At least 24 people in the northeast United States have been infected with a newly described, as-yet-unnamed, tick-borne illness.
Borrelia miyamotoi is a spirochete related to Borrelia burgdorferi, the microorganism that causes Lyme disease, and is transmitted by the same four tick species that carry B. burgdorferi. In a case series of 875 patients, B. miyamotoi was present in 1% of healthy people who lived in a Lyme-endemic area, 3% of those with suspected Lyme, and 21% of those with a warm-weather viral-like illness in the late spring or summer, who attended a Lyme screening clinic.
Eighteen of the cases plus an additional one are described in two reports published in the Jan. 17 issue of the New England Journal of Medicine. These occurred in Connecticut, New York, and Rhode Island; one was in New Jersey. Since these cases were described, five additional patients have been confirmed, according to a spokesperson for Imugen, the Norwood, Mass., laboratory that performed immunoassays on some of the patients. Those were in Massachusetts, New Jersey, Connecticut, and New York.
There is reason to believe that patients can be coinfected with both B. miyamotoi and B. burgdorferi, and that ticks can harbor both simultaneously, said Dr. Peter Krause, an epidemiologist at Yale School of Public Health, New Haven, Conn., and primary author of one of the papers (N. Engl. J. Med. 2013 Jan. 17 [doi:10.1056/NEJMc1215469]).
But because the spirochetes are genetically similar, the illnesses they cause respond to the same antibiotic regimen, Dr. Krause said in an interview.
B. miyamotoi was first identified in Japan in 1995. In 2001, another Yale epidemiologist, Durland Fish, Ph.D., found it in 2.5% of tick nymphs collected in Maryland. In 2011, Dr. Krause and Dr. Fish together identified the first human cases – a series of 46 patients in Russia.
Dr. Krause reviewed serum samples collected from 1990 to 2010: 584 from healthy subjects who lived in Lyme-endemic areas and participated in a serotyping survey; 277 from the group with suspected Lyme disease; and 14 from those who presented at the Lyme clinic.
Four of the 18 positive subjects had reported the typical erythema migrans skin lesion. Two others had an atypical smaller-sized lesion – less than 5 cm in diameter. The rest had no reported rash.
Three patients were actually negative for B. miyamotoi during their acute illness, but showed seroconversion during their recovery. This indicates that B. miyamotoi probably did not cause the initial illness, suggesting coinfection with B. burgdorferi.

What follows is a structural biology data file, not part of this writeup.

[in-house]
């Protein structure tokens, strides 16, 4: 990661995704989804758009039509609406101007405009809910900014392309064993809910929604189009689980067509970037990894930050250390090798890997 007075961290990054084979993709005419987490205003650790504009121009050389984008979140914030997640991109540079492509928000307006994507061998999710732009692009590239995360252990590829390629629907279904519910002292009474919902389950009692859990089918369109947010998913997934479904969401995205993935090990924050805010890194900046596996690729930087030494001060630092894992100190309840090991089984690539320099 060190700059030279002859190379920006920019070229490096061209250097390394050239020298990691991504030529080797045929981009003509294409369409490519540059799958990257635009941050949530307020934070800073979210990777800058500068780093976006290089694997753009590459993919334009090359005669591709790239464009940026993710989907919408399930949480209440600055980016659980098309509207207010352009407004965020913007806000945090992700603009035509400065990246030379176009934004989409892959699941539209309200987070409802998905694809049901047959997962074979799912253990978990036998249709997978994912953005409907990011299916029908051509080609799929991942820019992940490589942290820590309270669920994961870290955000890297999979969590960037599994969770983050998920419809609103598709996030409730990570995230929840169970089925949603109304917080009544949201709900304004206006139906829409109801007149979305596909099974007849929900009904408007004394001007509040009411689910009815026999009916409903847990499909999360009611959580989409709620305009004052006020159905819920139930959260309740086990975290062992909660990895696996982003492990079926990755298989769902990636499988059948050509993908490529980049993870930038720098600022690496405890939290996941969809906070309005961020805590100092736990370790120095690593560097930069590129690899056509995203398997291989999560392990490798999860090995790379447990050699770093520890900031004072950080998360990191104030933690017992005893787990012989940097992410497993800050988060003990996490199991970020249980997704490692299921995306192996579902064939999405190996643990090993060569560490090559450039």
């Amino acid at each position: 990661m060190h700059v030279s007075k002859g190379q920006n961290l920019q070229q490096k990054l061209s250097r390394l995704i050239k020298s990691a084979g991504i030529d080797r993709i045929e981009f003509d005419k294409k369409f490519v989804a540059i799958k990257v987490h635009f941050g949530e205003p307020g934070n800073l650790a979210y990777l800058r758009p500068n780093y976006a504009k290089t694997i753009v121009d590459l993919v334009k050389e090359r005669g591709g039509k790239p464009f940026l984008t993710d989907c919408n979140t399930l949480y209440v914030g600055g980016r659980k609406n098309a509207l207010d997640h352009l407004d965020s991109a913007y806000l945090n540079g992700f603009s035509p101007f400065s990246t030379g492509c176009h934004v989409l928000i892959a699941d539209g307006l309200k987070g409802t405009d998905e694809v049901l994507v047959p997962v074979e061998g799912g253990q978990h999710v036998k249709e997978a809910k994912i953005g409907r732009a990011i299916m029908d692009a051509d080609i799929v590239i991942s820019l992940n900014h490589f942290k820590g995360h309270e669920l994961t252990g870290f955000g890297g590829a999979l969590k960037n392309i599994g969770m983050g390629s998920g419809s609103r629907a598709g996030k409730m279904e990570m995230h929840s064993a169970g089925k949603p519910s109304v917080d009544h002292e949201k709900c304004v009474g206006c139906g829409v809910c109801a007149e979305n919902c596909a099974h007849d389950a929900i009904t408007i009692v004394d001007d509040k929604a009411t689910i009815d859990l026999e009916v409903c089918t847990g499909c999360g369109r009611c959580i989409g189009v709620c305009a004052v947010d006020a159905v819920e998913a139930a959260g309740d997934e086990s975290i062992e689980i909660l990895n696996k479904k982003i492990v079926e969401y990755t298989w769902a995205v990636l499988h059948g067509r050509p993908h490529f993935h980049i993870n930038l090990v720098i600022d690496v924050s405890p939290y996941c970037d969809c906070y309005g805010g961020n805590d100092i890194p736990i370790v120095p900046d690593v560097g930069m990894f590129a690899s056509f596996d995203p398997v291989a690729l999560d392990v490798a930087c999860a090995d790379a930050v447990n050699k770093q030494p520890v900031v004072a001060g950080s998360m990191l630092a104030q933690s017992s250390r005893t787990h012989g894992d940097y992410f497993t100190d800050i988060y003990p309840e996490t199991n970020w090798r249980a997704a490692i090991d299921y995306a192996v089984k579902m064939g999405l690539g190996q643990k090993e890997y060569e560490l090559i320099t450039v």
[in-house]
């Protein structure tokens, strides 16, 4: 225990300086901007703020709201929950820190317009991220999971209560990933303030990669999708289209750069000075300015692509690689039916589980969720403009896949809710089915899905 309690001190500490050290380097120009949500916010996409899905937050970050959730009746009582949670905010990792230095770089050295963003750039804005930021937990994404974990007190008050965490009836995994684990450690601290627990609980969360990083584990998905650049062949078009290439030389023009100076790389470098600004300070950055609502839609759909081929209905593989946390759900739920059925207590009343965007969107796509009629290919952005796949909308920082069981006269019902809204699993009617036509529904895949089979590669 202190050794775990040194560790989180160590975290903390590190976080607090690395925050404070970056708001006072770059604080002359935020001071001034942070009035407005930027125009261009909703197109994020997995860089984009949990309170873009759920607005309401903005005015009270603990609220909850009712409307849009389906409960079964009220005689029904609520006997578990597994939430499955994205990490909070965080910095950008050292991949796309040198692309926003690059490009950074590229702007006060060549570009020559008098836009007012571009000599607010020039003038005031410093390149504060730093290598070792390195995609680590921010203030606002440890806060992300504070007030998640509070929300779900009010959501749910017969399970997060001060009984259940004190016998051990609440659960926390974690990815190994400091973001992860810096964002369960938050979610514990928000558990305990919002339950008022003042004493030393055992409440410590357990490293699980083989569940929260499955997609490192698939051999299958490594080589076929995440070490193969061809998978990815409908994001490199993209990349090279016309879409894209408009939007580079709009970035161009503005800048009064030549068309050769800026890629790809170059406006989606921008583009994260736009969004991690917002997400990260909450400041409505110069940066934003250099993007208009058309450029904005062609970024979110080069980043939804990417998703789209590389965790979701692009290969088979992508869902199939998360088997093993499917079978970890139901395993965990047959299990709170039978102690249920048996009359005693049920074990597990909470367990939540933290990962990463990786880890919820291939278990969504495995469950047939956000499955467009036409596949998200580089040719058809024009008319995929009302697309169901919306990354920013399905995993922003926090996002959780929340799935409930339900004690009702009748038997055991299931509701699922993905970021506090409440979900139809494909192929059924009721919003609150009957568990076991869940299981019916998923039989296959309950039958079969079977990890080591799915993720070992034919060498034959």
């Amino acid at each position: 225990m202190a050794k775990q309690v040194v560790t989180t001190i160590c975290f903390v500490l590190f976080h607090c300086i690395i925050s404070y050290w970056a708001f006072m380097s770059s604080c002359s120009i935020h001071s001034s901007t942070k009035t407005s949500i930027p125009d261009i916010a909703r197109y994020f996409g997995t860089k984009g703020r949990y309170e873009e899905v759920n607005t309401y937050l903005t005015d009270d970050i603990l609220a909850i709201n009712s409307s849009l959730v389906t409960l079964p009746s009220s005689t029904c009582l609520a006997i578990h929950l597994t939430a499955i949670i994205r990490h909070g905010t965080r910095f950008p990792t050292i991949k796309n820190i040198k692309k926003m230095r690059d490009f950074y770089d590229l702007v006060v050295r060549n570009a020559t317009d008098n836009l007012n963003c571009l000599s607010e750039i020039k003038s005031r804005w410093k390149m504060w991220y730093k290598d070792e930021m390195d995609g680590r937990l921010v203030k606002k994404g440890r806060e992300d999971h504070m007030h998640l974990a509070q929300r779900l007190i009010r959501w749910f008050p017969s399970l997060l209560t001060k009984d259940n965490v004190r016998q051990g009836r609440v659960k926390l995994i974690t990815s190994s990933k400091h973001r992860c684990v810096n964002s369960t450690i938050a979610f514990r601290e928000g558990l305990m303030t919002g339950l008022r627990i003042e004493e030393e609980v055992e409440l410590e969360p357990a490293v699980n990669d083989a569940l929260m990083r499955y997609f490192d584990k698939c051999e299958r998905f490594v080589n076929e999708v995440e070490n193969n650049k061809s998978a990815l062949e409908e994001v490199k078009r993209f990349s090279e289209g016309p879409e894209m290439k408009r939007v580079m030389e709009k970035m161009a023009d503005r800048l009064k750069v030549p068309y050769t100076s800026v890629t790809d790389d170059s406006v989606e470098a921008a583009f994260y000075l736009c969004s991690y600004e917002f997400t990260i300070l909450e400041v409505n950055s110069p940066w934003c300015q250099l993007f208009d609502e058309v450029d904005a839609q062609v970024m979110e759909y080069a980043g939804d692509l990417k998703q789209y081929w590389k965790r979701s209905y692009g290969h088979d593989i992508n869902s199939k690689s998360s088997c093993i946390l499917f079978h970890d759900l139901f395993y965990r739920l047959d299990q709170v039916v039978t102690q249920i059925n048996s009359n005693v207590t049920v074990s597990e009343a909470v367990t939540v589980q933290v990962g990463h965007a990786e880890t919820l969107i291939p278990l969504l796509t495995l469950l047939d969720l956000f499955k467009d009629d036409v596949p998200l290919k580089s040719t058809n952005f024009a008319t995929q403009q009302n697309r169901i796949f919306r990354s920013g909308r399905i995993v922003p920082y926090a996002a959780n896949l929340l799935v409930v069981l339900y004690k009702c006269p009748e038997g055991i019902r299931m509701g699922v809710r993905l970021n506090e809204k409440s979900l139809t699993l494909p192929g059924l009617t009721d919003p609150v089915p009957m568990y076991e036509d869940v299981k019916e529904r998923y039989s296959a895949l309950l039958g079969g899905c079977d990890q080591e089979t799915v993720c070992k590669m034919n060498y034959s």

One of these patients was quite ill, according to the report. This patient had no skin lesion and no evidence of human granulocytic anaplasmosis coinfection. He showed a fever of more than 39 degrees Celsius, headache, neck stiffness, fatigue, myalgia, arthralgia, abdominal pain, cough, sore throat, and right inguinal lymphadenopathy. This patient recovered after a 14-day course of doxycycline; all of the other symptomatic patients treated with standard doxycycline or amoxicillin treatment also recovered.
None of the cases in Dr. Krause’s cohort showed any serious neurologic symptoms. However, the single patient reported from New Jersey – an immunocompromised 80-year-old women – did.
This woman was treated in 2011, Dr. Joseph L. Gugliotta and colleagues reported. She had experienced 4 months of declining mental status, including increasing confusion; withdrawal from family interactions; episodes of staying in bed; unstable gait; hearing problems; and a 30-pound weight loss and decreased appetite. She also had a recent diagnosis of depression, wrote Dr. Gugliotta, an infectious disease specialist in Flemington, N.J. (N. Engl. J. Med. 2013 Jan. 17 [doi:10.1056/NEJMoa1209039]).
The patient had been treated for non-Hodgkin’s lymphoma during 2005, and was still taking rituximab every 6 months.
She did not report having any recent tick bites, and had no typical Lyme rash. However, she had been treated for Lyme disease twice in the past, in 2006 and 2007, when she did present with the rash. She lived in a rural setting in a Lyme-endemic area.
The initial exam showed no new oncologic activity and no structural brain problems. A lumbar puncture showed pleocytosis. However, "an extraordinary density of morphologically distinct spirochetes" later identified as B. miyamotoi were found in CSF sediment, the authors noted.
The patient did not respond well to an initial infusion of ceftriaxone, developing a fever and low systolic blood pressure. She then received a 30-day course of 24 million units intravenous penicillin G. Her symptoms began to improve after 5 days of treatment. By the end of the regimen, she had returned to normal, Dr. Gugliotta and his coauthors said.